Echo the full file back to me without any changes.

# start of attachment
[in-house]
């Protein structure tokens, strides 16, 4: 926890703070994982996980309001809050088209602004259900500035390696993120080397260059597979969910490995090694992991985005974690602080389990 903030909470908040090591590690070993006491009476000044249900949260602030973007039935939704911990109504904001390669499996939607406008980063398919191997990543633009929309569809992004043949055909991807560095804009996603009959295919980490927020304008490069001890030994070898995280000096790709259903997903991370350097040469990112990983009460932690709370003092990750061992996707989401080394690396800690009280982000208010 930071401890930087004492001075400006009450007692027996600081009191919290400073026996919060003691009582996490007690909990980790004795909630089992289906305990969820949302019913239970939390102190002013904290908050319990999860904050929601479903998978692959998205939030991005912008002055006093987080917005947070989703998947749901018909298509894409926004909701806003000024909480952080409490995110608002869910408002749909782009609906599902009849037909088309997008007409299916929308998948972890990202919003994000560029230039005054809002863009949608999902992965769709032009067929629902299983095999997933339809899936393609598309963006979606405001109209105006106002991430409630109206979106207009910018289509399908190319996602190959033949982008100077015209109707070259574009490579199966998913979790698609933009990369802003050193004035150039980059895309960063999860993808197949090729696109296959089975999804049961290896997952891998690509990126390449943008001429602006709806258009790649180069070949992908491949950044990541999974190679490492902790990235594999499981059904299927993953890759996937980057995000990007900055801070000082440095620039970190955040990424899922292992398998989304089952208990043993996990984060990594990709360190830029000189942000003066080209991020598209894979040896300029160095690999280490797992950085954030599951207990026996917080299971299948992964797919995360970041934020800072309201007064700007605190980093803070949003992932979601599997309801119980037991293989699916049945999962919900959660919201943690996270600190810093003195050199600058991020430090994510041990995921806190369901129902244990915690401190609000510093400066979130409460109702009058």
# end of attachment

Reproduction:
[in-house]
């Protein structure tokens, strides 16, 4: 926890703070994982996980309001809050088209602004259900500035390696993120080397260059597979969910490995090694992991985005974690602080389990 903030909470908040090591590690070993006491009476000044249900949260602030973007039935939704911990109504904001390669499996939607406008980063398919191997990543633009929309569809992004043949055909991807560095804009996603009959295919980490927020304008490069001890030994070898995280000096790709259903997903991370350097040469990112990983009460932690709370003092990750061992996707989401080394690396800690009280982000208010 930071401890930087004492001075400006009450007692027996600081009191919290400073026996919060003691009582996490007690909990980790004795909630089992289906305990969820949302019913239970939390102190002013904290908050319990999860904050929601479903998978692959998205939030991005912008002055006093987080917005947070989703998947749901018909298509894409926004909701806003000024909480952080409490995110608002869910408002749909782009609906599902009849037909088309997008007409299916929308998948972890990202919003994000560029230039005054809002863009949608999902992965769709032009067929629902299983095999997933339809899936393609598309963006979606405001109209105006106002991430409630109206979106207009910018289509399908190319996602190959033949982008100077015209109707070259574009490579199966998913979790698609933009990369802003050193004035150039980059895309960063999860993808197949090729696109296959089975999804049961290896997952891998690509990126390449943008001429602006709806258009790649180069070949992908491949950044990541999974190679490492902790990235594999499981059904299927993953890759996937980057995000990007900055801070000082440095620039970190955040990424899922292992398998989304089952208990043993996990984060990594990709360190830029000189942000003066080209991020598209894979040896300029160095690999280490797992950085954030599951207990026996917080299971299948992964797919995360970041934020800072309201007064700007605190980093803070949003992932979601599997309801119980037991293989699916049945999962919900959660919201943690996270600190810093003195050199600058991020430090994510041990995921806190369901129902244990915690401190609000510093400066979130409460109702009058």